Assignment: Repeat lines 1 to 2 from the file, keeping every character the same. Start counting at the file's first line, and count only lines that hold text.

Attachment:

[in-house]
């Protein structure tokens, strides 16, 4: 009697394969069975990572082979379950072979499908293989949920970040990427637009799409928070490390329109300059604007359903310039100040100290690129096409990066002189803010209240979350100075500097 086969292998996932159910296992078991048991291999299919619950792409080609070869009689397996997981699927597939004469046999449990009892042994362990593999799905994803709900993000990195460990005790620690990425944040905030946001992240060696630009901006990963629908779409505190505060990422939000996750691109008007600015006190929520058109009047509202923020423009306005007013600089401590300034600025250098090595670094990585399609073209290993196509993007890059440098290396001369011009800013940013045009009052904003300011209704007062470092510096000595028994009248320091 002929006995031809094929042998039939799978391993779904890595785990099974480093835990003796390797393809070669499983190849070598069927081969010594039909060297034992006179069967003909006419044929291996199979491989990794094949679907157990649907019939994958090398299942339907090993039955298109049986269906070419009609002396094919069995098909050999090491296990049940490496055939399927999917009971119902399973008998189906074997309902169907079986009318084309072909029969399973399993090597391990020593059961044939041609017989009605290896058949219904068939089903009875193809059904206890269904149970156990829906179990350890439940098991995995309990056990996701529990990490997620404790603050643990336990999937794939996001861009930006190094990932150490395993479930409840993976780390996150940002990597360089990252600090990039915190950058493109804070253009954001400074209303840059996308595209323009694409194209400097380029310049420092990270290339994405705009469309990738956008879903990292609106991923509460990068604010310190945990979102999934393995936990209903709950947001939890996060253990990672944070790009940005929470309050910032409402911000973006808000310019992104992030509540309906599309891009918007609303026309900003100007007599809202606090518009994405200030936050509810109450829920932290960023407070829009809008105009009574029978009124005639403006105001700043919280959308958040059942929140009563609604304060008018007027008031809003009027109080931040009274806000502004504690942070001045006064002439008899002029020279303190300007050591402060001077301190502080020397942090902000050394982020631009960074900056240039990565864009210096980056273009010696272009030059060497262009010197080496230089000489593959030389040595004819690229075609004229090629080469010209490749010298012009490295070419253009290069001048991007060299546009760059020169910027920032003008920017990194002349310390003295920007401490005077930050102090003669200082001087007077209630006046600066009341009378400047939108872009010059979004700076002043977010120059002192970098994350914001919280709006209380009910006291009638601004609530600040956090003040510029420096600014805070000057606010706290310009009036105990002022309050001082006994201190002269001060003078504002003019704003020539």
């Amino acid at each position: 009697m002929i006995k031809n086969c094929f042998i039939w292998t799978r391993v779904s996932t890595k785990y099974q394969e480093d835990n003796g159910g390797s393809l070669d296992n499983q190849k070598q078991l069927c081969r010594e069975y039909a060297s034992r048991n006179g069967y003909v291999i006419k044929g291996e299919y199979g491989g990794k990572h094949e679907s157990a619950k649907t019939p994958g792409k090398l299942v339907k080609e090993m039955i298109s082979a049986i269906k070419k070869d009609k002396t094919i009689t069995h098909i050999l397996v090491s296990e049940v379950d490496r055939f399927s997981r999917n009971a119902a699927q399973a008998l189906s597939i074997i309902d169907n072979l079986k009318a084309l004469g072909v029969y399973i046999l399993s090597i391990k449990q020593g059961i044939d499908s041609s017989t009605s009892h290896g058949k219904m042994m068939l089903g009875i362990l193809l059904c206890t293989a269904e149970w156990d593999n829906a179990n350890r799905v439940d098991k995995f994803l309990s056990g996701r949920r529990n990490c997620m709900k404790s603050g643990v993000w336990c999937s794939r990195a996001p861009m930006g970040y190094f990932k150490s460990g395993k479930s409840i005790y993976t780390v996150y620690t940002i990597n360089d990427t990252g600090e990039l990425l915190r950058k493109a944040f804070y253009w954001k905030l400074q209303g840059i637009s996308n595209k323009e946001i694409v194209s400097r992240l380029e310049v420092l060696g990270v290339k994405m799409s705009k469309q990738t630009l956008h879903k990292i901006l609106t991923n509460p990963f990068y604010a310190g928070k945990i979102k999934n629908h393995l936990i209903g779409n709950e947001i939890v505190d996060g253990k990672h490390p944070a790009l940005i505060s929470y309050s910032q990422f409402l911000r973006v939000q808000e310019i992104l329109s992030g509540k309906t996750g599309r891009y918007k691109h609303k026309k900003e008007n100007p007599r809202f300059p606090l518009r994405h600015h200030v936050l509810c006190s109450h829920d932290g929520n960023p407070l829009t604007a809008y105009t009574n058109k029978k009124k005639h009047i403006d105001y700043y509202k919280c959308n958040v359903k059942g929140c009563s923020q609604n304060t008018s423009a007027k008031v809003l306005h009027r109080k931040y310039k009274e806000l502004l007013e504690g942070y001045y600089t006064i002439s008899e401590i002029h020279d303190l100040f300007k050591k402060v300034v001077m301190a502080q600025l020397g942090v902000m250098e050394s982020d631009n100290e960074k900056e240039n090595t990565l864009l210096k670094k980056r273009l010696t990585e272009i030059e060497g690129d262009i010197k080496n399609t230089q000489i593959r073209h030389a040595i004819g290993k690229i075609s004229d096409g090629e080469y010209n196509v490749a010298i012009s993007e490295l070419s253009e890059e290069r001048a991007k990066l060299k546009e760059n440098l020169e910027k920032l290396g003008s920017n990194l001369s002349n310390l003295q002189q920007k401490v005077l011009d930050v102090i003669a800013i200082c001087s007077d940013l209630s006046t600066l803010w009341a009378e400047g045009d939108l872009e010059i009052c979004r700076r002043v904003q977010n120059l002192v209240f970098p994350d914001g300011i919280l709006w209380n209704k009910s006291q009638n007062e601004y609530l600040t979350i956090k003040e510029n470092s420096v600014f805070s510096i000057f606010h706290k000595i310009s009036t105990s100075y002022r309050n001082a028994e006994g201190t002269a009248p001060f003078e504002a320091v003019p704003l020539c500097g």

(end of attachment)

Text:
[in-house]
């Protein structure tokens, strides 16, 4: 009697394969069975990572082979379950072979499908293989949920970040990427637009799409928070490390329109300059604007359903310039100040100290690129096409990066002189803010209240979350100075500097 086969292998996932159910296992078991048991291999299919619950792409080609070869009689397996997981699927597939004469046999449990009892042994362990593999799905994803709900993000990195460990005790620690990425944040905030946001992240060696630009901006990963629908779409505190505060990422939000996750691109008007600015006190929520058109009047509202923020423009306005007013600089401590300034600025250098090595670094990585399609073209290993196509993007890059440098290396001369011009800013940013045009009052904003300011209704007062470092510096000595028994009248320091 002929006995031809094929042998039939799978391993779904890595785990099974480093835990003796390797393809070669499983190849070598069927081969010594039909060297034992006179069967003909006419044929291996199979491989990794094949679907157990649907019939994958090398299942339907090993039955298109049986269906070419009609002396094919069995098909050999090491296990049940490496055939399927999917009971119902399973008998189906074997309902169907079986009318084309072909029969399973399993090597391990020593059961044939041609017989009605290896058949219904068939089903009875193809059904206890269904149970156990829906179990350890439940098991995995309990056990996701529990990490997620404790603050643990336990999937794939996001861009930006190094990932150490395993479930409840993976780390996150940002990597360089990252600090990039915190950058493109804070253009954001400074209303840059996308595209323009694409194209400097380029310049420092990270290339994405705009469309990738956008879903990292609106991923509460990068604010310190945990979102999934393995936990209903709950947001939890996060253990990672944070790009940005929470309050910032409402911000973006808000310019992104992030509540309906599309891009918007609303026309900003100007007599809202606090518009994405200030936050509810109450829920932290960023407070829009809008105009009574029978009124005639403006105001700043919280959308958040059942929140009563609604304060008018007027008031809003009027109080931040009274806000502004504690942070001045006064002439008899002029020279303190300007050591402060001077301190502080020397942090902000050394982020631009960074900056240039990565864009210096980056273009010696272009030059060497262009010197080496230089000489593959030389040595004819690229075609004229090629080469010209490749010298012009490295070419253009290069001048991007060299546009760059020169910027920032003008920017990194002349310390003295920007401490005077930050102090003669200082001087007077209630006046600066009341009378400047939108872009010059979004700076002043977010120059002192970098994350914001919280709006209380009910006291009638601004609530600040956090003040510029420096600014805070000057606010706290310009009036105990002022309050001082006994201190002269001060003078504002003019704003020539």